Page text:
Check it out.
Steven Hale approves in this week's Scene:
If you're the type who thinks a beard and a long highway headed west can cleanse you of society's ills, you probably already consider Allen Ginsberg's Howl more profound than profane. Filmmakers Rob Epstein and Jeffrey Friedman may be preaching to a converted audience of angel-headed hipsters, but their docudrama Howl is still a stirring defense of every American's sacred right to a barbaric yawp. Revolving around the 1957 obscenity trial following the poem's publication, the movie doesn't serve as a referendum on Ginsberg's seminal work; it celebrates the San Francisco court's favorable ruling regarding its literary merits as much as the poem itself.
Primarily known as documentarians (The Times of Harvey Milk), filmmakers Epstein and Friedman stick to the facts in service of their personal admiration for the work. Courtroom dialogue was taken directly from the original transcripts, and content for interview-style scenes was compiled from archival footage. James Franco delivers a brilliant portrayal of the young Ginsberg, chain-smoking his way through the beginnings of a counterculture while offering insight into his work and working methods. His reading of the poem, the film's backbone, sounds convincing and spontaneous, as if the words had occurred to the actor in the moment. In the courtroom, Jon Hamm, David Strathairn and Jeff Daniels (jeez, after Dumb and Dumber he got all ... serious) all turn in worthy performances, albeit in roles which don't require much of them.
"All the Same Old Haunts" is a lot of folks' favorite story from the book. I'd like to believe it's because my writing is just so awesome, but I think the truth is that Nashville's musical heritage is so important to people and the idea that there's some realm in which musicians of any era can get together and jam (and into which you might stumble) is irresistible, I think.
I drew my inspiration from the story from two places — Martin Hawkins' book A Shot in the Dark and the article I linked to in this post, which appears now to have vanished, which is too bad. It's a great story that ran in the Scene about the era that is bleeding into our own in this story.
In retrospect, I gave the two main characters a hell of a walk from 18th and Jefferson to the Elks Club, but let's just pretend we don't notice that. Also, I called the club "Club Baron" and have been saying it to myself like "Club Bare-own" but I recently saw an interview with Johnny Jones who kept calling it the "Bare-un Club." So that's not right, either — but, again, let's pretend we don't notice.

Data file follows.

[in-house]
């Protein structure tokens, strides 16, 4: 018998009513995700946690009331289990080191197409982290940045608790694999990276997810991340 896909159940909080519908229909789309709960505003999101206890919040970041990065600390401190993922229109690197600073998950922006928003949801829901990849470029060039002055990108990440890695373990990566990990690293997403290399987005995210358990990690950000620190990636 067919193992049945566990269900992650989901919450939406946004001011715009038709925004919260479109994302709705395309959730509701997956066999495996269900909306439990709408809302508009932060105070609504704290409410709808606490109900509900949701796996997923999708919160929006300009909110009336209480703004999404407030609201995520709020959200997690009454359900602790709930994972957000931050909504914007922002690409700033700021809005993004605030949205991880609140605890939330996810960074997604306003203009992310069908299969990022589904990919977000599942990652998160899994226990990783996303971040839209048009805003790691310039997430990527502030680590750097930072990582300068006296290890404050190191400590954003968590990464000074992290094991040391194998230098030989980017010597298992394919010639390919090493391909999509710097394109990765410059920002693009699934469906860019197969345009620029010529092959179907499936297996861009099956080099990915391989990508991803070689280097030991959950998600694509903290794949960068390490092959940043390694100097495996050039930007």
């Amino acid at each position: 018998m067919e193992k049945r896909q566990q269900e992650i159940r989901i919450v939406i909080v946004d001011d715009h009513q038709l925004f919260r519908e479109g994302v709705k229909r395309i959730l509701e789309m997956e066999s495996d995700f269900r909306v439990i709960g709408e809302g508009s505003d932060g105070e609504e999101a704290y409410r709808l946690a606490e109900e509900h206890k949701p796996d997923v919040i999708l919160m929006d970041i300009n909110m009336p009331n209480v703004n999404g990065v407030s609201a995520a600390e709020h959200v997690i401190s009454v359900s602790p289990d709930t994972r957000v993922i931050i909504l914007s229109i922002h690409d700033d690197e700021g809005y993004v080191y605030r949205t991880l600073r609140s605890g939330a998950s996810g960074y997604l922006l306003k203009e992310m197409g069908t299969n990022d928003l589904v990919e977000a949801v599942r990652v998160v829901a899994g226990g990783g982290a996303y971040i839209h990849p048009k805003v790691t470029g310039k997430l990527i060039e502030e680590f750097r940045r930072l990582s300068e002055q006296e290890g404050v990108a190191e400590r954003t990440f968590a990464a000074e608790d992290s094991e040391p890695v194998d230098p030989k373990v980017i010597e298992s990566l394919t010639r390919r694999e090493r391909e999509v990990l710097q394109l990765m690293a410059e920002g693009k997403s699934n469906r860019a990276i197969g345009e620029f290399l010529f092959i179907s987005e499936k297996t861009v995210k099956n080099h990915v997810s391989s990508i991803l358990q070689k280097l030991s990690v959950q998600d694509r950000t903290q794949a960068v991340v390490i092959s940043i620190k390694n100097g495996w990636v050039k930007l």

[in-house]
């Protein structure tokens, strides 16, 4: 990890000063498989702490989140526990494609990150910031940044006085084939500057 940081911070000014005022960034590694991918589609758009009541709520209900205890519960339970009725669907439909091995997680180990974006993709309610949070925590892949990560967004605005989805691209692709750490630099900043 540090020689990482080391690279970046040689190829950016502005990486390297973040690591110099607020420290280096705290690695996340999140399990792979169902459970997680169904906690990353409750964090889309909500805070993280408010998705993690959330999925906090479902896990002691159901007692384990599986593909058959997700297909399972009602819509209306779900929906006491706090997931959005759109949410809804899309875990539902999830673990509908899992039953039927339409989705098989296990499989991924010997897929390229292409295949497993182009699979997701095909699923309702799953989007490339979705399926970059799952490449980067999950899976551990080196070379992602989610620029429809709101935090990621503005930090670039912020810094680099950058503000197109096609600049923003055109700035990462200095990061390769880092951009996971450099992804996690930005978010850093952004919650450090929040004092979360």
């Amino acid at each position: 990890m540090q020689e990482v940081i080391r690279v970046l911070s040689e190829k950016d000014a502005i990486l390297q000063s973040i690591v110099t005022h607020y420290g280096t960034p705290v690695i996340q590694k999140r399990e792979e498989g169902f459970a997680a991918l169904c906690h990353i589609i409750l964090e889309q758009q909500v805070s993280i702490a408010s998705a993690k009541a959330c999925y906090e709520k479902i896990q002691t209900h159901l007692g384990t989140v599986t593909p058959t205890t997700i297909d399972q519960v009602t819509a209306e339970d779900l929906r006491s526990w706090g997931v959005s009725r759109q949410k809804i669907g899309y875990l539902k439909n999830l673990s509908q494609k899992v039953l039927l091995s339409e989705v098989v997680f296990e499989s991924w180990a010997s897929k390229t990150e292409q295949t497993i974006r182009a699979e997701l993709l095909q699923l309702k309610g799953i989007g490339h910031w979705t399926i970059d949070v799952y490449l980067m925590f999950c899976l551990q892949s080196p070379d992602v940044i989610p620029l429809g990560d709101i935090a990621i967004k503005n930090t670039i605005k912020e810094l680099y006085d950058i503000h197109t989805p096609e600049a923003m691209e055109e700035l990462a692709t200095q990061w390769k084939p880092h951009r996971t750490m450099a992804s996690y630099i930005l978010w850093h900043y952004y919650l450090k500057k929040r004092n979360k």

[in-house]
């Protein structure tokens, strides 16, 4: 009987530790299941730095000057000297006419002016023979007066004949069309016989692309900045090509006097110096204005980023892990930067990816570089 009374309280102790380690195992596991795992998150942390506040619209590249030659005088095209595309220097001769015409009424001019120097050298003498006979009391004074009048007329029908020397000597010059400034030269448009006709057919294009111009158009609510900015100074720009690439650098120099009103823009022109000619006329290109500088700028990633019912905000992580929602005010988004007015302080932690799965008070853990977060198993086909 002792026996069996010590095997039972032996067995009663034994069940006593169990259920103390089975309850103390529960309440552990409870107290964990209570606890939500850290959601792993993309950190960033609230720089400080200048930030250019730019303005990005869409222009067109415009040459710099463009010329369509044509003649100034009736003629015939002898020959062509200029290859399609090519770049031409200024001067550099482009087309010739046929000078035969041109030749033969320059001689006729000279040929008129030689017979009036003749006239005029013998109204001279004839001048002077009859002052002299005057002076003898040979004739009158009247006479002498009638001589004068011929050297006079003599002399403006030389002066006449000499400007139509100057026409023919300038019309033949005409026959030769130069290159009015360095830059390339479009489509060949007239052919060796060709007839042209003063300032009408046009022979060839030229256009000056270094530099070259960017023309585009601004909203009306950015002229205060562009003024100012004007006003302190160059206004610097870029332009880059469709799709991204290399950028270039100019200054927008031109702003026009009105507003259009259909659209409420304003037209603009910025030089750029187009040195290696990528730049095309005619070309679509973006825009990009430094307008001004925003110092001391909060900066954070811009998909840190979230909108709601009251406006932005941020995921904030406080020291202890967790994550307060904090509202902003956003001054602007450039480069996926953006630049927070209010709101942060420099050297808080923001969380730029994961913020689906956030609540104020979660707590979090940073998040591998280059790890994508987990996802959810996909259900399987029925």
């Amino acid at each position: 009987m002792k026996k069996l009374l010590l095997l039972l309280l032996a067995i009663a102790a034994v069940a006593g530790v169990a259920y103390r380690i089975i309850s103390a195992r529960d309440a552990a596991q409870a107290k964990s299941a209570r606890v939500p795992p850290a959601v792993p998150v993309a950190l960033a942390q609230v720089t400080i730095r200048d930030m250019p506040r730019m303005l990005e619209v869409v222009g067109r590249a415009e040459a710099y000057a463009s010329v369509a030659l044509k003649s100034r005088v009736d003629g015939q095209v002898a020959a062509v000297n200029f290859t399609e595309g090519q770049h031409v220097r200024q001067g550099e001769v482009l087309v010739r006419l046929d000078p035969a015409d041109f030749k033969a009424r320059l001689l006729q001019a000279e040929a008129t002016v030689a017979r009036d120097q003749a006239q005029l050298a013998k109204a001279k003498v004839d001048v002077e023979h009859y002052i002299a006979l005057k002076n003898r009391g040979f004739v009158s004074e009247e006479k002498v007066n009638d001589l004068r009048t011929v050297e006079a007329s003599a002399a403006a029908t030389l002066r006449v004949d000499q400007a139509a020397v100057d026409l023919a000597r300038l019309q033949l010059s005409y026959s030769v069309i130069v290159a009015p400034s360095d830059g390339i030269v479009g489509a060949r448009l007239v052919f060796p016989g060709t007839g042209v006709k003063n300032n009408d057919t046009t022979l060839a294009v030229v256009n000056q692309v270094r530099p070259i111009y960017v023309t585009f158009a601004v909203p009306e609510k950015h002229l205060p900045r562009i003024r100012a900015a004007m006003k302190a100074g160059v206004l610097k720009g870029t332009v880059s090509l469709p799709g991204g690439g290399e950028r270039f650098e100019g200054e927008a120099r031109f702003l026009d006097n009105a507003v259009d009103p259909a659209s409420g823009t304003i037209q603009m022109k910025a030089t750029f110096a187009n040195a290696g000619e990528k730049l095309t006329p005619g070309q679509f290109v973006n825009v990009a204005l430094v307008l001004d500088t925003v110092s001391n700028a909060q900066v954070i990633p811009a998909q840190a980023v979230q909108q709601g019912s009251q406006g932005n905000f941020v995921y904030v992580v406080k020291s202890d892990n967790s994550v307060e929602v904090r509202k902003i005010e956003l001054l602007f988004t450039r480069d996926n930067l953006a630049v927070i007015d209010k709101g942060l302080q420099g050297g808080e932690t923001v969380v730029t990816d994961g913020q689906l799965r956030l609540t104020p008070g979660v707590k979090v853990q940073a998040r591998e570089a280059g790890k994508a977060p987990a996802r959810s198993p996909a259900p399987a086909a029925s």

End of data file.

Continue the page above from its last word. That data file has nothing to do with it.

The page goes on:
Slapstick perfection from The Circus, launching the six-week Charlie Chaplin retro tomorrow and Sunday at The Belcourt. More info here.
Tomorrow's offering in the ITVS Community Cinema series of free screenings at the Nashville Public Library looks like the most fun yet. It's Reel Injun: On the Trail of the Hollywood Indian, filmmaker Neil Diamond's survey of celluloid cliches about American Indians. (The clip above, a bit of poetic revenge, is pretty hilarious.) Here's what jack Silverman wrote in this week's Scene:
What do actors Burt Lancaster, Anthony Quinn, Elvis Presley, Boris Karloff, Chuck Connors and Charles Bronson have in common? They’ve all donned red makeup to play Native Americans. As Charlie Hill, an Oneida/Cree comedian, puts it in Reel Injun, “Chuck Connors as Geronimo. That’s like Adam Sandler as Malcolm X!” Cree filmmaker Neil Diamond’s thoughtful and probing look into Hollywood’s portrayal of Native Americans, Reel Injun examines the multifaceted movie caricature — vicious, noble, brave, backward, exotic — that has forever imprinted itself on the American psyche. On one hand, John Ford’s Stagecoach — to this day lauded by film critics as one of the greatest movies ever made — set the template for the stereotype of Native Americans as primitive, bloodthirsty savages. On the other, Native Americans have been fetishized on film (and throughout pop culture) for their presumed spirituality or connection with nature. Among Reel Injun’s highlights: a segment on prolific actor Iron Eyes Cody (the famed “crying Indian” from the early-’70s “Keep America Beautiful” PSAs), who desperately tried to hide his Italian ancestry, and a scene from 1964’s A Distant Trumpet in which Navajo actors went off script in their native tongue (and which is accurately translated for the first time, to hilarious effect).
The screening is 2 p.m. tomorrow (Saturday, Oct. 30) at the downtown public library, 615 Church St. It's free and open to the public, followed by a panel discussion featuring Grammy-winning Native American recording artist, painter and speaker Bill Miller; Chanda Joesph from the Bureau of Indian Affairs; Cherokee historian, activist and writer Albert Bender; and JJ Kent, Lakota recording artist, storyteller and cultural educator. Dr. Daniel Usner, Jr., professor of American Indian history at Vanderbilt University, will moderate.